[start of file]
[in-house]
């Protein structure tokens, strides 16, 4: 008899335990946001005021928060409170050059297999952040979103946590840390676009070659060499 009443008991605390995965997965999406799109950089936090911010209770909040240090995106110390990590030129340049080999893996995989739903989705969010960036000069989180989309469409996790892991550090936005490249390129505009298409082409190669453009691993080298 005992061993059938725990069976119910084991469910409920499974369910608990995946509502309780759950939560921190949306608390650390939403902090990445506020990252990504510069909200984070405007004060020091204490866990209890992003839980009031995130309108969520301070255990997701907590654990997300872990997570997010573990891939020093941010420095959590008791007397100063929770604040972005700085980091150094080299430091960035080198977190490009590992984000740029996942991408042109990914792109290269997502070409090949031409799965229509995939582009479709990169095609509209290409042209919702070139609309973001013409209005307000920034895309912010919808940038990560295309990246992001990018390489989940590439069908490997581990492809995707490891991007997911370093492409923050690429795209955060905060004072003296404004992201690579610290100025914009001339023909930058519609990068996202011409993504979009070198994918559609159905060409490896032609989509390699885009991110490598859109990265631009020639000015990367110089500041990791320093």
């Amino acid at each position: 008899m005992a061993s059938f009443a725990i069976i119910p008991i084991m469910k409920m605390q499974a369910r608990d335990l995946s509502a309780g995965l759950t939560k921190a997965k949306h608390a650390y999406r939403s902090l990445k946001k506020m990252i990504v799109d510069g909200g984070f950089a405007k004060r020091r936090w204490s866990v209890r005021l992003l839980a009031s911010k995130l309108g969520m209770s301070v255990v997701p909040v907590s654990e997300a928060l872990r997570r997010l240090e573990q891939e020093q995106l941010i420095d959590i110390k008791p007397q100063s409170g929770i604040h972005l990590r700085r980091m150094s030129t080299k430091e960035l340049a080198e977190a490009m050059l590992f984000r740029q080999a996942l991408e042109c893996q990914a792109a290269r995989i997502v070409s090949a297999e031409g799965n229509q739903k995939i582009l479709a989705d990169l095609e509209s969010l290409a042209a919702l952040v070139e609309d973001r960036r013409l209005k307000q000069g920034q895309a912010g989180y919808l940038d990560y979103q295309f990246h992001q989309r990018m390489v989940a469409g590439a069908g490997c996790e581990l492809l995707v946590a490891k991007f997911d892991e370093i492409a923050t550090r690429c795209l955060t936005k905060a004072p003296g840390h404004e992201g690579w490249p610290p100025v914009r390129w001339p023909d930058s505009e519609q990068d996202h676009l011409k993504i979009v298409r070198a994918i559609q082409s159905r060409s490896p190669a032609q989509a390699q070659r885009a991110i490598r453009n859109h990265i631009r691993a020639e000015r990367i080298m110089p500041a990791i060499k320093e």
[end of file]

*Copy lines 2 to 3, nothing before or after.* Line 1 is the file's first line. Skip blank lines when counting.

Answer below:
């Protein structure tokens, strides 16, 4: 008899335990946001005021928060409170050059297999952040979103946590840390676009070659060499 009443008991605390995965997965999406799109950089936090911010209770909040240090995106110390990590030129340049080999893996995989739903989705969010960036000069989180989309469409996790892991550090936005490249390129505009298409082409190669453009691993080298 005992061993059938725990069976119910084991469910409920499974369910608990995946509502309780759950939560921190949306608390650390939403902090990445506020990252990504510069909200984070405007004060020091204490866990209890992003839980009031995130309108969520301070255990997701907590654990997300872990997570997010573990891939020093941010420095959590008791007397100063929770604040972005700085980091150094080299430091960035080198977190490009590992984000740029996942991408042109990914792109290269997502070409090949031409799965229509995939582009479709990169095609509209290409042209919702070139609309973001013409209005307000920034895309912010919808940038990560295309990246992001990018390489989940590439069908490997581990492809995707490891991007997911370093492409923050690429795209955060905060004072003296404004992201690579610290100025914009001339023909930058519609990068996202011409993504979009070198994918559609159905060409490896032609989509390699885009991110490598859109990265631009020639000015990367110089500041990791320093």
């Amino acid at each position: 008899m005992a061993s059938f009443a725990i069976i119910p008991i084991m469910k409920m605390q499974a369910r608990d335990l995946s509502a309780g995965l759950t939560k921190a997965k949306h608390a650390y999406r939403s902090l990445k946001k506020m990252i990504v799109d510069g909200g984070f950089a405007k004060r020091r936090w204490s866990v209890r005021l992003l839980a009031s911010k995130l309108g969520m209770s301070v255990v997701p909040v907590s654990e997300a928060l872990r997570r997010l240090e573990q891939e020093q995106l941010i420095d959590i110390k008791p007397q100063s409170g929770i604040h972005l990590r700085r980091m150094s030129t080299k430091e960035l340049a080198e977190a490009m050059l590992f984000r740029q080999a996942l991408e042109c893996q990914a792109a290269r995989i997502v070409s090949a297999e031409g799965n229509q739903k995939i582009l479709a989705d990169l095609e509209s969010l290409a042209a919702l952040v070139e609309d973001r960036r013409l209005k307000q000069g920034q895309a912010g989180y919808l940038d990560y979103q295309f990246h992001q989309r990018m390489v989940a469409g590439a069908g490997c996790e581990l492809l995707v946590a490891k991007f997911d892991e370093i492409a923050t550090r690429c795209l955060t936005k905060a004072p003296g840390h404004e992201g690579w490249p610290p100025v914009r390129w001339p023909d930058s505009e519609q990068d996202h676009l011409k993504i979009v298409r070198a994918i559609q082409s159905r060409s490896p190669a032609q989509a390699q070659r885009a991110i490598r453009n859109h990265i631009r691993a020639e000015r990367i080298m110089p500041a990791i060499k320093e």